A close up of the controls on the top of the Sonos One smart speaker in black

To facilitate this voice control, Sonos has equipped the speaker with six internal microphones to allow it to hear you drunkenly ask to play ‘Hey, Jude’ just one more time, and these are joined by more or less the same guts as the Sonos Play:1; namely its pair of Class-D amplifiers and a tweeter / mid-woofer driver combo. 

On the top of the device you’ve also got a power-indicating LED alongside a small light to let you know when Alexa is listening. This second LED is hardwired to the microphones, and Sonos promises that the microphones cannot listen to you if it’s not illuminated.

Sonos One review: set-up

  • Slightly tricky set-up
  • Tuning customization

Thanks to the combination of Amazon’s and Sonos’ services, the setup of the Sonos One is a little more involved than your average Echo device, but thankfully not horrifically so.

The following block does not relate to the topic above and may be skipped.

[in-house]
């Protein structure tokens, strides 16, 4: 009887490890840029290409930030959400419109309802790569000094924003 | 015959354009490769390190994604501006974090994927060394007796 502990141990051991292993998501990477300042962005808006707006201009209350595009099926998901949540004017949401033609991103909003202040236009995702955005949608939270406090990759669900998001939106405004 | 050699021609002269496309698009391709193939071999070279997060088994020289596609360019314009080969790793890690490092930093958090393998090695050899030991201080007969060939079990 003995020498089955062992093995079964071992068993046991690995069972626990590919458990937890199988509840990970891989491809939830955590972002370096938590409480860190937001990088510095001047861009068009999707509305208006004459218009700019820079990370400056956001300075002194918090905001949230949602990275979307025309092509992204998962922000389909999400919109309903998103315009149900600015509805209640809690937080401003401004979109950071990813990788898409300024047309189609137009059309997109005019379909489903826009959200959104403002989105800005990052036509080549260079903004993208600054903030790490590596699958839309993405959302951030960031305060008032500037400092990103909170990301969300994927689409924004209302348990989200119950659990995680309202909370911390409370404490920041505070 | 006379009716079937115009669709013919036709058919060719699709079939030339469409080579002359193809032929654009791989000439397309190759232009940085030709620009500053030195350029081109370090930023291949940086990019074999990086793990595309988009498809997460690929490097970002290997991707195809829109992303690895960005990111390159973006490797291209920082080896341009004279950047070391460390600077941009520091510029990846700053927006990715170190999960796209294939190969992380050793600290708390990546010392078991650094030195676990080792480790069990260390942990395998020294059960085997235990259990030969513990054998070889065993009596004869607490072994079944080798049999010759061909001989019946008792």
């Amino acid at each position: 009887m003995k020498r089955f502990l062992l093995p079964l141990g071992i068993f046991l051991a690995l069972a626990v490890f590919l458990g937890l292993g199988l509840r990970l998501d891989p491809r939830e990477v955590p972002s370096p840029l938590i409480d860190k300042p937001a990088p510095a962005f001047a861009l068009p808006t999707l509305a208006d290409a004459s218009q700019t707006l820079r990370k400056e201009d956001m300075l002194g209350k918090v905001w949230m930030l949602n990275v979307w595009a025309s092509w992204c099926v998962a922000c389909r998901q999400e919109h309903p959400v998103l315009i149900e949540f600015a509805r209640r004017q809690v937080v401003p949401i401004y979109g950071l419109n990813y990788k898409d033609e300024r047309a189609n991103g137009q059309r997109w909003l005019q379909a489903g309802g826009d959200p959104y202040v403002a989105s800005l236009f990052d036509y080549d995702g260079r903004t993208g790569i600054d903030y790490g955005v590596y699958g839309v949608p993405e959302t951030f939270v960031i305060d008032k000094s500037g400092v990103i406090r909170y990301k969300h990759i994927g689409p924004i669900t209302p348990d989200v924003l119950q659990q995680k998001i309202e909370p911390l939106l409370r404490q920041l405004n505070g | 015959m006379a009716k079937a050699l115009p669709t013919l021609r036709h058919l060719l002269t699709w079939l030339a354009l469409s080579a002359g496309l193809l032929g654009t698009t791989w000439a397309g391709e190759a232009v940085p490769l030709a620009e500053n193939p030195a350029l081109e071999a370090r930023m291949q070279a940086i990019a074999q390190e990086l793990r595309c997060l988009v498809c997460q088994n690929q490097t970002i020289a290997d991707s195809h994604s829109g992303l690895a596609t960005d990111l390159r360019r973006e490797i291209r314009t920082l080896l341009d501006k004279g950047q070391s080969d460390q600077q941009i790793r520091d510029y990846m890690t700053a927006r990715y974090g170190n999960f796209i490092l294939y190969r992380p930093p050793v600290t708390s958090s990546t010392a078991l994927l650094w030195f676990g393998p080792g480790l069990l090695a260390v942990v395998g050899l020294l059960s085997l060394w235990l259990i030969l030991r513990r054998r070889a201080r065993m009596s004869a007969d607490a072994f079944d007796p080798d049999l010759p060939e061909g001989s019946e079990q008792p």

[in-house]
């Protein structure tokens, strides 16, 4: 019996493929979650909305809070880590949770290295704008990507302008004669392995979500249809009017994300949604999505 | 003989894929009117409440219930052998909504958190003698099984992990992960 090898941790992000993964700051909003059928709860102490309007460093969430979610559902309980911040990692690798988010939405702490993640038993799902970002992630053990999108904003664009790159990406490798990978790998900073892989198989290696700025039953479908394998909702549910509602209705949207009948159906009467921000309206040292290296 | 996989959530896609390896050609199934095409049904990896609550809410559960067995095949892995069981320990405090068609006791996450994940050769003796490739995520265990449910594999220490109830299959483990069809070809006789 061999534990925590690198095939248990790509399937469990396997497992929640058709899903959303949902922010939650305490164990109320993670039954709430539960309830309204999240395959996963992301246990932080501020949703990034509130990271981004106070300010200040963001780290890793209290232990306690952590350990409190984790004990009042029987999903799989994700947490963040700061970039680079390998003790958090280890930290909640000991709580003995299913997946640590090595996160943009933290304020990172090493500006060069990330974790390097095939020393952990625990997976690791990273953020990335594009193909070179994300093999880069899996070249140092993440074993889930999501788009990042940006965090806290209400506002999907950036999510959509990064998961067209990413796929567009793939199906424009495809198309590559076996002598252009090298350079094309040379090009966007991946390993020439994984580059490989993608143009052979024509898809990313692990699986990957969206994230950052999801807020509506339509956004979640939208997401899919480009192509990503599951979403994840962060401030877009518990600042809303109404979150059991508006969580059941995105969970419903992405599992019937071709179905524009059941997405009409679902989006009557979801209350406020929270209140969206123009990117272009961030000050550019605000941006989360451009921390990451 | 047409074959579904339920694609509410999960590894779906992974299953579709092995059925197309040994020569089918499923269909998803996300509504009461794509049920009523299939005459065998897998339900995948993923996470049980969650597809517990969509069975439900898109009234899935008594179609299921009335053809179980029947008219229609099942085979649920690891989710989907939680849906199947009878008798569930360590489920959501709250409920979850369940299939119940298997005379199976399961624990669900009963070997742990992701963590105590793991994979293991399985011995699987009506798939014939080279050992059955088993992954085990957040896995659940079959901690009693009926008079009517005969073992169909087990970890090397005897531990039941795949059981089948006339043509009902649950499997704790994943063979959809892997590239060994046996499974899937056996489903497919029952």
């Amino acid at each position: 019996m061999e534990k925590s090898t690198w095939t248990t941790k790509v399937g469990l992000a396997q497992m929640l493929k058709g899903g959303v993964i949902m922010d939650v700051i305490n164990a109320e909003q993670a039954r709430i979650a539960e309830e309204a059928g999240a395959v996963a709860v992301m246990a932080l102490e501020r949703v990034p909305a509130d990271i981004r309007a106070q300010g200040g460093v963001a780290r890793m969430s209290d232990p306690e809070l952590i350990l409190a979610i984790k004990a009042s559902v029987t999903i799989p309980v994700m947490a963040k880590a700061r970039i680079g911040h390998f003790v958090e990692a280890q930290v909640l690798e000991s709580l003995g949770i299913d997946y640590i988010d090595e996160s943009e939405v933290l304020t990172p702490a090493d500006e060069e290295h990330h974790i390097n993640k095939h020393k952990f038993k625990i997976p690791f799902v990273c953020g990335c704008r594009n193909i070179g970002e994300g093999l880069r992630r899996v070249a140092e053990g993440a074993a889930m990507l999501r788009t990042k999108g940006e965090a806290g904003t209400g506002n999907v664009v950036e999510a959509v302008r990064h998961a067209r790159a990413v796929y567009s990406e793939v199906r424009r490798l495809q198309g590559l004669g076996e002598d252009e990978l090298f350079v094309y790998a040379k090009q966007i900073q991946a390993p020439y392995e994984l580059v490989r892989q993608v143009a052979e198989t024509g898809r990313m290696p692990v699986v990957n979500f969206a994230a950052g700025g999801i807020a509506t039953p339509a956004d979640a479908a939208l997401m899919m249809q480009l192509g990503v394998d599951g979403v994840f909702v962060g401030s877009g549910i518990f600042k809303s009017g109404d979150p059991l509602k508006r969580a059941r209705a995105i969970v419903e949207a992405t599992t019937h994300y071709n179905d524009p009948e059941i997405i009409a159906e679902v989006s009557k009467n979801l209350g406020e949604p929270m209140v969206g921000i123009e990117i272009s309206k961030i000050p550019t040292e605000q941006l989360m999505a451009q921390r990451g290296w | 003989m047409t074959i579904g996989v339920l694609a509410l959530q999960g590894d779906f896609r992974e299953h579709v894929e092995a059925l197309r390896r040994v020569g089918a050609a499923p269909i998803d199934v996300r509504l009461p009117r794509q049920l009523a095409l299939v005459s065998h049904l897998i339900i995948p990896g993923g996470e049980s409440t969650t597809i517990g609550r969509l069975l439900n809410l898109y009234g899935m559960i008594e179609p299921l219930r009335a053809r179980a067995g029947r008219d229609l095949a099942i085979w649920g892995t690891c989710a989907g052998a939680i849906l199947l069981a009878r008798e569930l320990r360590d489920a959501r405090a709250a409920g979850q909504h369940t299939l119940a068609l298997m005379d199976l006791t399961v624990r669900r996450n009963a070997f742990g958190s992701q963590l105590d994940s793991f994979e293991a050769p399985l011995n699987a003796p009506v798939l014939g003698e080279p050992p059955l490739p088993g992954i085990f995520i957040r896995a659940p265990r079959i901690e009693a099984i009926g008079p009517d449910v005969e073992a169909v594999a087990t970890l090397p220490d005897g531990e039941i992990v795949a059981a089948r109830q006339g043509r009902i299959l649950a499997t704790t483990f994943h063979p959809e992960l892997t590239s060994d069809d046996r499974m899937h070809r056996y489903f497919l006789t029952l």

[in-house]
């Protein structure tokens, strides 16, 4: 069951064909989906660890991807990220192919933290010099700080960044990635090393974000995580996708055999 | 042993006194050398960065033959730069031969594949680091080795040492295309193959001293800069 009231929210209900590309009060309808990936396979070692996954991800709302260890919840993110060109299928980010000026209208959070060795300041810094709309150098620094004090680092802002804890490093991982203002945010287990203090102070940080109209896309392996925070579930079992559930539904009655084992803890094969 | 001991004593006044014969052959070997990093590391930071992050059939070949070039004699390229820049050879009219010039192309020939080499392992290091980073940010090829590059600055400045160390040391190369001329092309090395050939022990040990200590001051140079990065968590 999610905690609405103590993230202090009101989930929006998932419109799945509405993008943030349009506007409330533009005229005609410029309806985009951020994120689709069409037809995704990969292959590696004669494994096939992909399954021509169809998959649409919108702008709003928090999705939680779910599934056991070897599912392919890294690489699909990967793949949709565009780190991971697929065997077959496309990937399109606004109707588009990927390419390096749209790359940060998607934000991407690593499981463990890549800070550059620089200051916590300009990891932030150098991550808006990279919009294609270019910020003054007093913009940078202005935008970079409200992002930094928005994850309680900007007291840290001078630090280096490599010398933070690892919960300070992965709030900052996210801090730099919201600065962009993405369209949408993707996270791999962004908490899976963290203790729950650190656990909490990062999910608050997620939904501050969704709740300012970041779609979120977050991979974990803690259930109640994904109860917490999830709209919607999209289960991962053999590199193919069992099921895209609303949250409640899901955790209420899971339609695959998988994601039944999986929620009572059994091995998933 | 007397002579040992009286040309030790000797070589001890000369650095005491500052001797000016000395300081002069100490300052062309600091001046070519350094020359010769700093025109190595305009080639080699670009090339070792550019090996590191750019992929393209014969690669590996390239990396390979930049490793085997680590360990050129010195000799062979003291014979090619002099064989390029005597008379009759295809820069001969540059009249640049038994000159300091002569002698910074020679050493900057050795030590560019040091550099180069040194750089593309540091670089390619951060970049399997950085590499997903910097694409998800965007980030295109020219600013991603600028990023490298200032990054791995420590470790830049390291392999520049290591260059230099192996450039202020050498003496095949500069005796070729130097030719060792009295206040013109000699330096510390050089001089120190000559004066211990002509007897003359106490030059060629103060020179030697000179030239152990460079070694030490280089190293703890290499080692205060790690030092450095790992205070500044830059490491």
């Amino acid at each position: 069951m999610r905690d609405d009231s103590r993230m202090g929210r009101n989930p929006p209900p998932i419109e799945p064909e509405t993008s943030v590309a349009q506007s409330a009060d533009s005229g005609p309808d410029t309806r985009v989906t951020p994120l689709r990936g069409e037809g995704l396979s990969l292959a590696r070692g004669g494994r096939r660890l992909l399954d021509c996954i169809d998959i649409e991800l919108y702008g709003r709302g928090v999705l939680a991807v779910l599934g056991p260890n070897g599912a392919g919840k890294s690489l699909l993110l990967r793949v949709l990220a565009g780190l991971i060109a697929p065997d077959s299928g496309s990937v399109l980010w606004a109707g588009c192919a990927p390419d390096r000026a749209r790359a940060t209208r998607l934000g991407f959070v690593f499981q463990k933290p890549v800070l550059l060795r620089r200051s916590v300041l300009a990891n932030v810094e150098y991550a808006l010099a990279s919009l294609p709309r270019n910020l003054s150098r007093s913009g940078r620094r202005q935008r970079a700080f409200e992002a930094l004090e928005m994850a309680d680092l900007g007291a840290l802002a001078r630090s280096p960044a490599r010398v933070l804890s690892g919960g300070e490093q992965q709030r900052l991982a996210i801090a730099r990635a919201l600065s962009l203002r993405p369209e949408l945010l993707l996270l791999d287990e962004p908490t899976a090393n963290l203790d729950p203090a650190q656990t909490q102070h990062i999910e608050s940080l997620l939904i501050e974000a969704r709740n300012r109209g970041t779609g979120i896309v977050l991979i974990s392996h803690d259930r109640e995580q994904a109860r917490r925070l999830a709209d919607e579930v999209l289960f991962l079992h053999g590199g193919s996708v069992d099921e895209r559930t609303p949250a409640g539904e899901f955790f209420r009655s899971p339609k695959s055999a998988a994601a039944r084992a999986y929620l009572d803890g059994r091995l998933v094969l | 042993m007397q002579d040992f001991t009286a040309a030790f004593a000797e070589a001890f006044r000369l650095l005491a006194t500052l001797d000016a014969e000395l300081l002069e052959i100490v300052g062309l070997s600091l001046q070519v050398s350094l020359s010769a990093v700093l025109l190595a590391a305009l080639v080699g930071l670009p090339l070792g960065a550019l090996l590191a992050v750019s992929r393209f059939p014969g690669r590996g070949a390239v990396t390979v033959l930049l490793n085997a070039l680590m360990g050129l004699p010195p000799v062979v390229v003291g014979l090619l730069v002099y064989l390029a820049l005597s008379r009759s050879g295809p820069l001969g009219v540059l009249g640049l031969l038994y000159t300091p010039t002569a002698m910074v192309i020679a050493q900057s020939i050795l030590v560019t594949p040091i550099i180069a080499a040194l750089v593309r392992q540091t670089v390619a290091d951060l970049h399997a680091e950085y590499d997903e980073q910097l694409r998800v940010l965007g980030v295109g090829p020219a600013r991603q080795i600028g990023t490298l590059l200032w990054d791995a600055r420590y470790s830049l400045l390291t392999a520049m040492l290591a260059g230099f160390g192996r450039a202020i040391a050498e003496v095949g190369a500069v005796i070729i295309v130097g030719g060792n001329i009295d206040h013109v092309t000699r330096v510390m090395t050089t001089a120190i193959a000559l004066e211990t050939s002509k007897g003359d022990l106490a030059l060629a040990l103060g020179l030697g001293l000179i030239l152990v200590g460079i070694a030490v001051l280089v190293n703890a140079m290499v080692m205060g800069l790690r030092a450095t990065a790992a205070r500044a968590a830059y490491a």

The process involves installing the Sonos and Alexa apps, and you’ll need to sign into both your Sonos and Amazon accounts, as well as any other music streaming services that you’ll want to listen to using the speaker. 

You’ll also be encouraged to go through a ‘Trueplay Tuning’ process, which requires you to walk around your room with your phone as your speaker plays a number of test sounds. Your phone listens to how the speaker sounds in its environment, and tunes its sound accordingly. 

Of course, you can also manually adjust the treble and bass levels of your speaker if you have more specific preferences, although we were content to leave them at their default levels. 

You’ll also need to assign the Sonos One a room to allow you to identify it from the Sonos app, and it’s here that you’ll also have the ability to pair the Sonos One up with another speaker to have them play music in stereo. Unfortunately you can’t pair it with a Sonos Play:1, despite the similarities in form-factor.